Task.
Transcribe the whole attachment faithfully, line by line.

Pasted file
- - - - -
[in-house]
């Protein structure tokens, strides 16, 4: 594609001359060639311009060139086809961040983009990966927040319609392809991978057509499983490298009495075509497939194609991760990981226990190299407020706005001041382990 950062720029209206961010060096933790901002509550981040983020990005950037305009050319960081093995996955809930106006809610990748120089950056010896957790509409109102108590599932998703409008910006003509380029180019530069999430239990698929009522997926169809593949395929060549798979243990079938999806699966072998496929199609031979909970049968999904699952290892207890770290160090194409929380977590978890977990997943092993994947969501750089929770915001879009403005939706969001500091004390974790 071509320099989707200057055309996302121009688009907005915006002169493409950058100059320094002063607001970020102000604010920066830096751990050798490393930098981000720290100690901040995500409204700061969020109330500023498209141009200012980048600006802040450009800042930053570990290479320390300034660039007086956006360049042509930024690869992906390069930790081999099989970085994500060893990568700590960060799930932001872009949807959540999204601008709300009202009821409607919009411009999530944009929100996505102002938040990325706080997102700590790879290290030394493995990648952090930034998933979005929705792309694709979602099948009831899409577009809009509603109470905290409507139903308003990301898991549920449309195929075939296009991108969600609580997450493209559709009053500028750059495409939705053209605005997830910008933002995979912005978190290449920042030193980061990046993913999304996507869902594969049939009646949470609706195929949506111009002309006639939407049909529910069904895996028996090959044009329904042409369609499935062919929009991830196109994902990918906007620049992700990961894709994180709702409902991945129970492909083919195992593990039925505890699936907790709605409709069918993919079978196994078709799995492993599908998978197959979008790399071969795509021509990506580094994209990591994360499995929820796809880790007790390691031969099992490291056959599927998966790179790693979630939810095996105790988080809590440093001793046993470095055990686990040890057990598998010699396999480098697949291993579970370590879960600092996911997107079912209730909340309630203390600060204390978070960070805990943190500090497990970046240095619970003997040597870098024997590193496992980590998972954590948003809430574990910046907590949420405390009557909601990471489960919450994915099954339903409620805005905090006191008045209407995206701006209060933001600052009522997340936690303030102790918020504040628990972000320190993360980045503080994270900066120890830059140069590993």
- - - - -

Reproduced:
[in-house]
């Protein structure tokens, strides 16, 4: 594609001359060639311009060139086809961040983009990966927040319609392809991978057509499983490298009495075509497939194609991760990981226990190299407020706005001041382990 950062720029209206961010060096933790901002509550981040983020990005950037305009050319960081093995996955809930106006809610990748120089950056010896957790509409109102108590599932998703409008910006003509380029180019530069999430239990698929009522997926169809593949395929060549798979243990079938999806699966072998496929199609031979909970049968999904699952290892207890770290160090194409929380977590978890977990997943092993994947969501750089929770915001879009403005939706969001500091004390974790 071509320099989707200057055309996302121009688009907005915006002169493409950058100059320094002063607001970020102000604010920066830096751990050798490393930098981000720290100690901040995500409204700061969020109330500023498209141009200012980048600006802040450009800042930053570990290479320390300034660039007086956006360049042509930024690869992906390069930790081999099989970085994500060893990568700590960060799930932001872009949807959540999204601008709300009202009821409607919009411009999530944009929100996505102002938040990325706080997102700590790879290290030394493995990648952090930034998933979005929705792309694709979602099948009831899409577009809009509603109470905290409507139903308003990301898991549920449309195929075939296009991108969600609580997450493209559709009053500028750059495409939705053209605005997830910008933002995979912005978190290449920042030193980061990046993913999304996507869902594969049939009646949470609706195929949506111009002309006639939407049909529910069904895996028996090959044009329904042409369609499935062919929009991830196109994902990918906007620049992700990961894709994180709702409902991945129970492909083919195992593990039925505890699936907790709605409709069918993919079978196994078709799995492993599908998978197959979008790399071969795509021509990506580094994209990591994360499995929820796809880790007790390691031969099992490291056959599927998966790179790693979630939810095996105790988080809590440093001793046993470095055990686990040890057990598998010699396999480098697949291993579970370590879960600092996911997107079912209730909340309630203390600060204390978070960070805990943190500090497990970046240095619970003997040597870098024997590193496992980590998972954590948003809430574990910046907590949420405390009557909601990471489960919450994915099954339903409620805005905090006191008045209407995206701006209060933001600052009522997340936690303030102790918020504040628990972000320190993360980045503080994270900066120890830059140069590993």